Monday, April 18, 2011

Before and After

My son is helping me to put photos in an album.

"I wish you didn't have a stroke," he says, looking at the photos of our family from a few years ago. "You were more fun then," he says, with a hint of sadness.

"I wish I didn't have the stroke, either," I say.

But I try to tell him that all these experiences becomes part of who we are. When I was growing up, I tell him, there were things that were very hard for me at the time. Maybe some good things came out of those experiences.



  1. Unspeakably sad and yet buoyant in the ability to accept our human limitations. If it's any consolation, I suspect my kids found me more fun a few years ago too--our fun quotient goes up and down, but something more important stays stable.

  2. I used to think I was an interchangable cog - that any knowledgable person could replace me. Now I believe that each person is a unique set of talents, memories, and dreams. It matters that your children still have their mother who loves them unconditionally.

  3. My daughter and I have sad moments too about what I cannot do but I tell her that life is not always perfect and we do what we can. She loves to help me so that makes up for some.

  4. i have fibromyalgia - not anywhere as serious what you get to deal with but still no fun - my son (almost 12) has said this to me as well.

    it cuts because i want to give him everything and i want to fill our time together with fun - with hiking and wrestling and climbing trees - just sucks somedays.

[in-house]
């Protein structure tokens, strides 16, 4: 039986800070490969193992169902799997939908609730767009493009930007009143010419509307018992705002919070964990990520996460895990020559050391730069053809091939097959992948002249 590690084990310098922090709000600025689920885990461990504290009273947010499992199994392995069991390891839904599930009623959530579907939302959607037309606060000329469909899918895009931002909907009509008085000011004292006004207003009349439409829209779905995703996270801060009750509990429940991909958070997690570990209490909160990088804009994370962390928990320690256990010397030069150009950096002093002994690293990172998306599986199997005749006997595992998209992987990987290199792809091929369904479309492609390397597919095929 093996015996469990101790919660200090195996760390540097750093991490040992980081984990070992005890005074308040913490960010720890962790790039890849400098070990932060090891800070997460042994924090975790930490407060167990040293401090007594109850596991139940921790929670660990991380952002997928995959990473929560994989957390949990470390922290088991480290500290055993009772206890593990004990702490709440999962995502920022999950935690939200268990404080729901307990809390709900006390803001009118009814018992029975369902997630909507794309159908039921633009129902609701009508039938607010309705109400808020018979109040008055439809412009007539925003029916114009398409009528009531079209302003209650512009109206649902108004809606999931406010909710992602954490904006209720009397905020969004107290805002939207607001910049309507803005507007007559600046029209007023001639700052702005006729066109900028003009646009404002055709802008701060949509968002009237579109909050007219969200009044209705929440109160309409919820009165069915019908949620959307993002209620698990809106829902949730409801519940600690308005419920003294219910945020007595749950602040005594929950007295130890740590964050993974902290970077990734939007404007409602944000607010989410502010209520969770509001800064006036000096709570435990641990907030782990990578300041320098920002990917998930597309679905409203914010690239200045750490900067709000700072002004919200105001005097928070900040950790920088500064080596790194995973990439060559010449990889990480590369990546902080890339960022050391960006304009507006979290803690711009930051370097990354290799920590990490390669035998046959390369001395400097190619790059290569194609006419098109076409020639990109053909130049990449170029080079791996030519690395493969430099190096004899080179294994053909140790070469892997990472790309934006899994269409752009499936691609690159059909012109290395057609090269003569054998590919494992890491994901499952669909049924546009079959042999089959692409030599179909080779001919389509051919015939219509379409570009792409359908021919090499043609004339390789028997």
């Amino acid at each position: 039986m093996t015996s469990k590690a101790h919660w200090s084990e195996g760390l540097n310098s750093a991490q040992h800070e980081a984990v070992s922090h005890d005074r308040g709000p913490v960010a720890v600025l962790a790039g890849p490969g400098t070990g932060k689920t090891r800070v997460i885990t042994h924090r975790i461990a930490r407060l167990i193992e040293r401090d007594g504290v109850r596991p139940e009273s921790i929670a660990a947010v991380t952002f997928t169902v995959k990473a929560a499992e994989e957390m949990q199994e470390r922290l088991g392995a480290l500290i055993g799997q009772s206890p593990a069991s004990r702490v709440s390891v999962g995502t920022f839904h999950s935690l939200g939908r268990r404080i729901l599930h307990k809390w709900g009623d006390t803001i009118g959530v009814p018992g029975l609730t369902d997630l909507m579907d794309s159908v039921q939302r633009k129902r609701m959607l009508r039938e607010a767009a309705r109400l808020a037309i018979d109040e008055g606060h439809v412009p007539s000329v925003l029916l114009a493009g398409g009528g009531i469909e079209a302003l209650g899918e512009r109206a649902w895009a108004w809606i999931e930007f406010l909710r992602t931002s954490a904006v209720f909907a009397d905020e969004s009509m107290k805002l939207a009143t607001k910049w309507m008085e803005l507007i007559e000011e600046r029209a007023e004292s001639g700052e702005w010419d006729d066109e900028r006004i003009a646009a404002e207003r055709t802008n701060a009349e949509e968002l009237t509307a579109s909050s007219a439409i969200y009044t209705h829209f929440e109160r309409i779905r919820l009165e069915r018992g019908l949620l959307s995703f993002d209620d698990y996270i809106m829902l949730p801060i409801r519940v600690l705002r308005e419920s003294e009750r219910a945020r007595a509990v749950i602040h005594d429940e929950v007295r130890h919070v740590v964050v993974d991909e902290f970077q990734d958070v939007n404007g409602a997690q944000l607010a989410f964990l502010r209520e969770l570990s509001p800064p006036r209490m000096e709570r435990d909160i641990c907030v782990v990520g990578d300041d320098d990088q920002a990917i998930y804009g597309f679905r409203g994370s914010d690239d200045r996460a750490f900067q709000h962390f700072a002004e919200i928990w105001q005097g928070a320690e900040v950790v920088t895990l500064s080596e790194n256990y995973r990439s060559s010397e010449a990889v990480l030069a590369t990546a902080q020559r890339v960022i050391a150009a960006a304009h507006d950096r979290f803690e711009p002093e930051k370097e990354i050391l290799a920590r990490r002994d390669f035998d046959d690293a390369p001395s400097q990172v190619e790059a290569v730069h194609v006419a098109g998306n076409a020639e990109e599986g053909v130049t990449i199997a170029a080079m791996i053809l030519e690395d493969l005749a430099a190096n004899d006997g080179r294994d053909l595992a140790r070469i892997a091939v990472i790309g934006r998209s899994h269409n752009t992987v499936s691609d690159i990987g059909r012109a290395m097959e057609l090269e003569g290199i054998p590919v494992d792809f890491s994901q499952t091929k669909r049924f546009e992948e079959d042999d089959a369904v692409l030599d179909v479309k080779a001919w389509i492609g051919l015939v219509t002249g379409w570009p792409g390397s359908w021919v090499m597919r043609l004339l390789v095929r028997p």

i give him my attention and we talk for hours about video games and societal ills (he has a HUGE sense of justice) and watch comedies - but i miss the more physical stuff too...

  5. Awww. Just found your blog. This post hits home. I'm a mom of a 2 year old boy, always hoping he won't notice I'm not "quite right" after brain surgery and a stroke. Only time will tell...he's too young now to know any different. Looking forward to reading about your progress.
    Best wishes,

  6. Thanks for reading. Even though some days are so hard, it always helps me to know that other people are struggling with some of the same issues and questions.

  7. I've had moments like you had also. The blessings, though, sometimes come in unexpected ways. My children have grown to have so much more compassion for a person walking slow or struggling with simple tasks. I had my stroke when my daughters were 1 and 2. Now they are 9 and 10. They know more about the working of the brain than most children going into high school.

    Yes, who would have wanted the stroke? Yet, the evolution of what your family will see as normal could quite possibly be a rewarding journey. Best of luck to all of you!


  8. Yes I agree,who would want a sreoke ? I' would have done everything to avoid it as it is hardest on care-givers. But for me I jave drawn closer to God and this gives me a sense of being loved and watched over. Now i take every event to God and He has made my life meaningful. I now look forward to improvements to my walk and other gifts.Prayers help a lot so don't give up. May God bless you in your journey to recovery. Janet

  9. I used to feel like this, old Amy and new Amy, it used to make me feel very sad. I imagine this is even harder to explain to your children. But then I did more, I would set small goals. Now my Mum will ask me, 'could you have imagined doing that a year ago?' and the answer is no. I've now achieved so many little goals post stroke there is only new Amy, I don't even remember old Amy. Post stroke I found a boyfriend, and a bought a flat (!), very slowly went to work, I walked on hot coals last month for the stroke association. Small steps, small goals, eventually the stroke wont be what defines you, you'll define yourself again.